Christmas in July: weird to some but not to others

Tuesday, July 16th, 2013

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Christmas time is the most wonderful time of the year. For us, that’s not open for debate. It just is. Our whole family walks around with smiles on their faces, too much food in their bellies, and eggnog at the corners of their mouths. The food tastes better, nobody cares that the roads are covered in snow, and adults are encouraged to watch cartoons with their kids.

There are, no doubt, many costs involved with Christmas and it does seem as though every year, the start of the Christmas season comes a little sooner.

And we like it that way. For the most part, we try to keep this to ourselves until the majority of people come on board once the Halloween decorations have come down. It’s easy to hide our irregularity from our co-workers and even our families, but it’s impossible to hide our Christmas affinity from our kids.

As we approach Christmas in July, I examine the kind of questions I expect to receive from my kids because of this…

It was no surprise when one May afternoon, Leah got back from playing with friends at daycare or school or whatever it is she does during the day and asked me why we watch Christmas movies and listen to Christmas music all year long.

“What brought that about?” I asked, knowing all it would take would be her mentioning that we do it. Surely that alone would be enough to illicit an “are your parents crazy?” kind of response.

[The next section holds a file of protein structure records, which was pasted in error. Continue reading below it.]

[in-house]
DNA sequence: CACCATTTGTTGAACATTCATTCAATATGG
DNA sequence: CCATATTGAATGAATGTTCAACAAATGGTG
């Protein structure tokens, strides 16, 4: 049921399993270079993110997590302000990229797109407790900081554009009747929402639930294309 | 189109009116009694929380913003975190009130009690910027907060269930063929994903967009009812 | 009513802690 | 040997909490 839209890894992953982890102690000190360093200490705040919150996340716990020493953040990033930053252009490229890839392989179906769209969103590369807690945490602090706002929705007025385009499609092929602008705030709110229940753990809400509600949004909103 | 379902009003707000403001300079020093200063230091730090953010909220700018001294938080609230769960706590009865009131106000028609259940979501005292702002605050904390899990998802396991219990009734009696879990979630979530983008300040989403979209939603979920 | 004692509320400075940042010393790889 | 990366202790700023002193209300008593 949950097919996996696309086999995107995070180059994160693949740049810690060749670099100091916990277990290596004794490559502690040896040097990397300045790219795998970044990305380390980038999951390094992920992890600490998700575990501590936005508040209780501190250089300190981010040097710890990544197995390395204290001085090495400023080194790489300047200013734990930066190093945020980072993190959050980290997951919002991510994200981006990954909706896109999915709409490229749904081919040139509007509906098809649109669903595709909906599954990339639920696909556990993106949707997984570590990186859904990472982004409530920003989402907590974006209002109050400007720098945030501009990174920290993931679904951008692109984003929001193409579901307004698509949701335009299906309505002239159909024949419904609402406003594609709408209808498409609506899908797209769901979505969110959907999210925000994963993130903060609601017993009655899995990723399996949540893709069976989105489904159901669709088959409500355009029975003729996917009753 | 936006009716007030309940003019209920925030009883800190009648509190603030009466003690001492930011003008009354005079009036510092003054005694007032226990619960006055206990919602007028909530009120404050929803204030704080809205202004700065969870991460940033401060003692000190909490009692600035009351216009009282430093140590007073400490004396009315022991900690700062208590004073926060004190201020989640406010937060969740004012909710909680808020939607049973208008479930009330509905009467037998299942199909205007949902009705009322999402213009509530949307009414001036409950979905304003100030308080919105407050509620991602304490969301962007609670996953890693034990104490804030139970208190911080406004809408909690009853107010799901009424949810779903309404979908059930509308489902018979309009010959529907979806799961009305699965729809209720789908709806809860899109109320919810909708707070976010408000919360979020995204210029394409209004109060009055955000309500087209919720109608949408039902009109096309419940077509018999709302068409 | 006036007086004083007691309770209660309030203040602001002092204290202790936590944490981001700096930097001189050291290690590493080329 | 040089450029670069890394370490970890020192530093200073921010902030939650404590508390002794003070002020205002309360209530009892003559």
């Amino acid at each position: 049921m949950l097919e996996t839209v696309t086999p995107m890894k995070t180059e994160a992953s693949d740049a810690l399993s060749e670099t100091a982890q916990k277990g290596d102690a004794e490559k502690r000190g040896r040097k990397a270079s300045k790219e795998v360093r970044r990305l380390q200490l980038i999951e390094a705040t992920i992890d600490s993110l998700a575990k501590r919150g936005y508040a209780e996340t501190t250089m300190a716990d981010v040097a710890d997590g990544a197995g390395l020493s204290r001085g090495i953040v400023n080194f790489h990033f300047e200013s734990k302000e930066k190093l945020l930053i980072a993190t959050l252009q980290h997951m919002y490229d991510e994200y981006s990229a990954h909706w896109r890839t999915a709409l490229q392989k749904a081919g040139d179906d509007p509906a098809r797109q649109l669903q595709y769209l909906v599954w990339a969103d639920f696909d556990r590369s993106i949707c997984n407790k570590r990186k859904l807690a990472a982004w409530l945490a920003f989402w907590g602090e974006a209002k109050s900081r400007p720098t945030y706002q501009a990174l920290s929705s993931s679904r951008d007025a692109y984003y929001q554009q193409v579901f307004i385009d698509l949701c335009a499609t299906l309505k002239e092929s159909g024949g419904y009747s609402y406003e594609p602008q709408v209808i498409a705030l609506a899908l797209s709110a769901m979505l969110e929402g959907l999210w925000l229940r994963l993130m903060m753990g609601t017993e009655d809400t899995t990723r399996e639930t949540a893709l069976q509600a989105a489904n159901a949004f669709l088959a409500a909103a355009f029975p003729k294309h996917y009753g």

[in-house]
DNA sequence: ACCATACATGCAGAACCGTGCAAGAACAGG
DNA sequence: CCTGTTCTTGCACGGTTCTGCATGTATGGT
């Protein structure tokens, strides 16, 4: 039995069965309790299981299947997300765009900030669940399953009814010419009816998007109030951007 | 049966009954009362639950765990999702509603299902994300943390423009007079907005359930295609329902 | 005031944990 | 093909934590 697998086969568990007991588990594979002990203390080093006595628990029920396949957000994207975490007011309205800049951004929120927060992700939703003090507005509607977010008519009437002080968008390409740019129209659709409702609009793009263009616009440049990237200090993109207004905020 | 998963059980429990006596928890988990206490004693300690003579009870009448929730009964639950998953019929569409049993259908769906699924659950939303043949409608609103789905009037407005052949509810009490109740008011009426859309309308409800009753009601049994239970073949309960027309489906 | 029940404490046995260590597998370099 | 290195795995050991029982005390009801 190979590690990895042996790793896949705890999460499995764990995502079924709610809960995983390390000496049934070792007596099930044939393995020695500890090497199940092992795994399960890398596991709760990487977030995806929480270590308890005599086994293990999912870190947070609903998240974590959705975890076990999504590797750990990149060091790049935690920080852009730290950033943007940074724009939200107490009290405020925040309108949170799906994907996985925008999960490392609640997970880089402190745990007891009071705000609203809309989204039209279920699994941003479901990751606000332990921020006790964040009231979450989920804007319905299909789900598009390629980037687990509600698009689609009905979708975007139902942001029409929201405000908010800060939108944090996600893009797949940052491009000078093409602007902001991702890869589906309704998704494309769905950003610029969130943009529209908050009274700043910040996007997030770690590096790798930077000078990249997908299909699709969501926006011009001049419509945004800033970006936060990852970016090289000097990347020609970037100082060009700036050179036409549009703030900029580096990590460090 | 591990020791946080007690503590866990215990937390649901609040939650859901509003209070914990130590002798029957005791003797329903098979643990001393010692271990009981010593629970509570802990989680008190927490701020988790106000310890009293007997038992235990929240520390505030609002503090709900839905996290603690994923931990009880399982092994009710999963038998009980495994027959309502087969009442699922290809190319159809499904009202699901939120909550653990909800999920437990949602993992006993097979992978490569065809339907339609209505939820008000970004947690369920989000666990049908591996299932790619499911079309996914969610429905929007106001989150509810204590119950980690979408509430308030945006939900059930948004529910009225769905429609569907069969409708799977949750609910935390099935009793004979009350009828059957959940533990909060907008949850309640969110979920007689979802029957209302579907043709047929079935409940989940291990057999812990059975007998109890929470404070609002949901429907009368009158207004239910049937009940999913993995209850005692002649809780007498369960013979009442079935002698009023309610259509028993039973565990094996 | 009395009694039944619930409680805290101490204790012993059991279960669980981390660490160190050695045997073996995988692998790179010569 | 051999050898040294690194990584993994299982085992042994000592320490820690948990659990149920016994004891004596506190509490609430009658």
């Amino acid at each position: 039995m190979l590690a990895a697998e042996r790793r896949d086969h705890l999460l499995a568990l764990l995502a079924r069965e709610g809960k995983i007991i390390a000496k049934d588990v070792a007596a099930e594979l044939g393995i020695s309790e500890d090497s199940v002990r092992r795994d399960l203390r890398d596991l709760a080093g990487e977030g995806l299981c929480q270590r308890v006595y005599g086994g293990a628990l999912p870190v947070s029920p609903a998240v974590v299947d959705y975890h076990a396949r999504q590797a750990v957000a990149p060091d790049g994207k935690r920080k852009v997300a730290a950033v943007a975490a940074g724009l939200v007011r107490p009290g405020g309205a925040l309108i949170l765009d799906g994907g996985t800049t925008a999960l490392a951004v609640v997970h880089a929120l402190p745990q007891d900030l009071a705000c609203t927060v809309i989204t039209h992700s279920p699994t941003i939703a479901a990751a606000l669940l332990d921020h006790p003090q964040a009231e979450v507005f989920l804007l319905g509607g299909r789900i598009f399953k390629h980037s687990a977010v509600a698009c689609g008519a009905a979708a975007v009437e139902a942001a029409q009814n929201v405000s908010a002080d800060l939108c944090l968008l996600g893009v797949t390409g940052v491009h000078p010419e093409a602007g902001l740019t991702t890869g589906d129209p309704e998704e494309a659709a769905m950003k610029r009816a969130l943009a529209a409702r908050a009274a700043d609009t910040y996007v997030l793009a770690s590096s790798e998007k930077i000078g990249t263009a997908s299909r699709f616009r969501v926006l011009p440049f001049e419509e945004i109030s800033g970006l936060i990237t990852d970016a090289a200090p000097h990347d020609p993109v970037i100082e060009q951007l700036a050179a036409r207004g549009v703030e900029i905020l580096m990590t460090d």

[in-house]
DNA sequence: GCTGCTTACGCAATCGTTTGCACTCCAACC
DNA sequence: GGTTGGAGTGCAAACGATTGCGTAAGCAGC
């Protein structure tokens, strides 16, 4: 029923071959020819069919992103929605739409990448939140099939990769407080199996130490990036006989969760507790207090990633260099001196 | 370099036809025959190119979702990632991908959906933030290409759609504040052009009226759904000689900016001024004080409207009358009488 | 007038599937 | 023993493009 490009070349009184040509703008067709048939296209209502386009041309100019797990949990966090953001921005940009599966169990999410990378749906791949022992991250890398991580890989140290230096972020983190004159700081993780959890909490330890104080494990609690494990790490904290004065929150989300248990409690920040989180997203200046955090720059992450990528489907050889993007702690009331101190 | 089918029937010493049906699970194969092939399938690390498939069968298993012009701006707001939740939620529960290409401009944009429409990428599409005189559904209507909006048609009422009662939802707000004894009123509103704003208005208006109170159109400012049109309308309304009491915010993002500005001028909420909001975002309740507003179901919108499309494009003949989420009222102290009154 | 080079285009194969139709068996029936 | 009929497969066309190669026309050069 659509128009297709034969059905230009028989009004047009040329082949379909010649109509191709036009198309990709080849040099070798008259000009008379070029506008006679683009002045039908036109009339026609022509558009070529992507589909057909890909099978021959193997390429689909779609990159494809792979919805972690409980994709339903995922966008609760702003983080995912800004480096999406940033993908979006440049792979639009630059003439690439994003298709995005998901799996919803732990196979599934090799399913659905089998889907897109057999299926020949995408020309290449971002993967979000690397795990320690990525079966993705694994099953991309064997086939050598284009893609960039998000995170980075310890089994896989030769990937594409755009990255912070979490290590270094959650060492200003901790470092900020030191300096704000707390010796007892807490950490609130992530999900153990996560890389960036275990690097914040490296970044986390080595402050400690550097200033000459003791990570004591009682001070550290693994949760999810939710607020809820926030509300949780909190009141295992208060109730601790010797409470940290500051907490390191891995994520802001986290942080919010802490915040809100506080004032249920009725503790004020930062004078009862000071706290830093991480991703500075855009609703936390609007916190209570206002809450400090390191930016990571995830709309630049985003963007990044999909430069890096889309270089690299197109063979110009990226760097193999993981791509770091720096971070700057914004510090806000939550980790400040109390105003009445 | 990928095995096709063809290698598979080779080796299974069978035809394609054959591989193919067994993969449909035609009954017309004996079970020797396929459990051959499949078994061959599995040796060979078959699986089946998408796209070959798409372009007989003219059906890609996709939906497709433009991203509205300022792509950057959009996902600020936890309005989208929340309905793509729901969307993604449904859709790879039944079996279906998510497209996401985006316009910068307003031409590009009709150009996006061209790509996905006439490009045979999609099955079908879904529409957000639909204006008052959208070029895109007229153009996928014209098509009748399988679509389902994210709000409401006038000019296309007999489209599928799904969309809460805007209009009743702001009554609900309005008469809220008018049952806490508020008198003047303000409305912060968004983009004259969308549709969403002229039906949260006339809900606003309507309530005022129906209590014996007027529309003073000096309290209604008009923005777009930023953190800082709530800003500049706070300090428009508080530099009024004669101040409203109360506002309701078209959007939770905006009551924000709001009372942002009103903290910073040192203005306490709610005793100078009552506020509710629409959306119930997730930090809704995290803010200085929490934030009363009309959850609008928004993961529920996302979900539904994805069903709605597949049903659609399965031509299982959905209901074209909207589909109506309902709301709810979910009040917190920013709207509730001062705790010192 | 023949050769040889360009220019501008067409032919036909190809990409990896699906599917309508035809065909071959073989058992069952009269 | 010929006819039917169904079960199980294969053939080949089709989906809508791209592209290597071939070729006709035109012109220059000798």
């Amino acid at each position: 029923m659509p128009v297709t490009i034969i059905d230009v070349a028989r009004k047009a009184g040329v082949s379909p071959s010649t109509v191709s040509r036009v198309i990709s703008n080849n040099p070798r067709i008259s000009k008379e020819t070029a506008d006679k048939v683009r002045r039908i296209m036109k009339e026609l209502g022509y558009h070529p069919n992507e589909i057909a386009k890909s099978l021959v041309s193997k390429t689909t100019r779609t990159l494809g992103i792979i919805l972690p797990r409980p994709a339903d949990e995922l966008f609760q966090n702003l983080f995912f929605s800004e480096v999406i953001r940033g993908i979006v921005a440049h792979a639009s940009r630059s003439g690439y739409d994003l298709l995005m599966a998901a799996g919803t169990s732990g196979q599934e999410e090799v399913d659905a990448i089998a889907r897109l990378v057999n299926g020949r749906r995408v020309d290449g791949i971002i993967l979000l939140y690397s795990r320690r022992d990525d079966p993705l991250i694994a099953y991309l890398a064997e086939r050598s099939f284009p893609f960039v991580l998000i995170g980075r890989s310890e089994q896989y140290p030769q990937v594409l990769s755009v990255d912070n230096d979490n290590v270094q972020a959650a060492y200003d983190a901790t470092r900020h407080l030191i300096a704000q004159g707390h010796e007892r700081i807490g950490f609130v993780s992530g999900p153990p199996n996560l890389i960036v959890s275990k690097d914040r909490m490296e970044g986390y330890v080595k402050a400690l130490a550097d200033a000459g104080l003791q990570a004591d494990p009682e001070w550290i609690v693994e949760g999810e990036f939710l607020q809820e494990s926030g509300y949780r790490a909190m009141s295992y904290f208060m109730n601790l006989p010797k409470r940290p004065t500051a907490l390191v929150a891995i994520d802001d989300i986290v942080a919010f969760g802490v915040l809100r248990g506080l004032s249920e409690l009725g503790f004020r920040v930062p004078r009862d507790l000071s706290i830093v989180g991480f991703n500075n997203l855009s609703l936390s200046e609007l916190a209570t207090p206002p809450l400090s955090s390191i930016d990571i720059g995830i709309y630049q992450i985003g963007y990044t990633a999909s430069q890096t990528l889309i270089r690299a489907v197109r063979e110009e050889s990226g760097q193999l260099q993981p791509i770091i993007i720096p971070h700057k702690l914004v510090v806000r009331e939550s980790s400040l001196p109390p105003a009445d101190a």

“We were playing in the sand and I started to build a snowman. But it’s hard to build a snowman in the sand so I got really mad and kicked sand in someone’s face. Then they asked why I was even trying to build a snowman. Then I told them because frosty comes to life if you put a hat on his head. The she said but Frosty only come out for Christmas. And I said I just watched Frosty last night. And she said I’m a weirdo for watching Frosty in May. And I said Frosty is a great show to watch at any time of the year and that my parents love it. And she said we’re all weird. So are we all weird?”

It was a little more than I was expecting.

“Well, to be honest, we are a little weird. It’s not exactly normal for people to watch and listen to Christmas things all year long. But it is normal for people to want to do that. So what we’re really doing is making ourselves happy. Granted, we’re making ourselves happy by doing weird things, but that’s ok if you ask me. Let me ask you a question. Why do you like watching Christmas shows so much?”

“I don’t know,” Leah said immediately, but clearly was giving it some thought. “I think it’s because they make me feel happy. They’re all funny and they all have good things happen in them. Plus, we watch them as a family and I like spending time with you guys.”

“So when you put it that way, it sounds like a pretty normal thing to do, doesn’t it?”

“Yes it does. So why don’t more people do that then?”

“Because there are probably other things that make them really happy. And it isn’t at all weird to do things as a family that make you happy.”

“No, I don’t think that’s weird either daddy.”

“So if people start asking you why you watch so much of it, you can just tell them that it makes your family happy. At the same time, it might be a good idea to stop trying to build snowmen out of sand. It’s never really easy to do.”

“I know, I just wanted to see if I could do it. I kind of wanted a walking, talking sand friend to walk around school with. I should have known it wasn’t going to work though?”

“Why’s that?”

“I didn’t have a hat for it to wear.”

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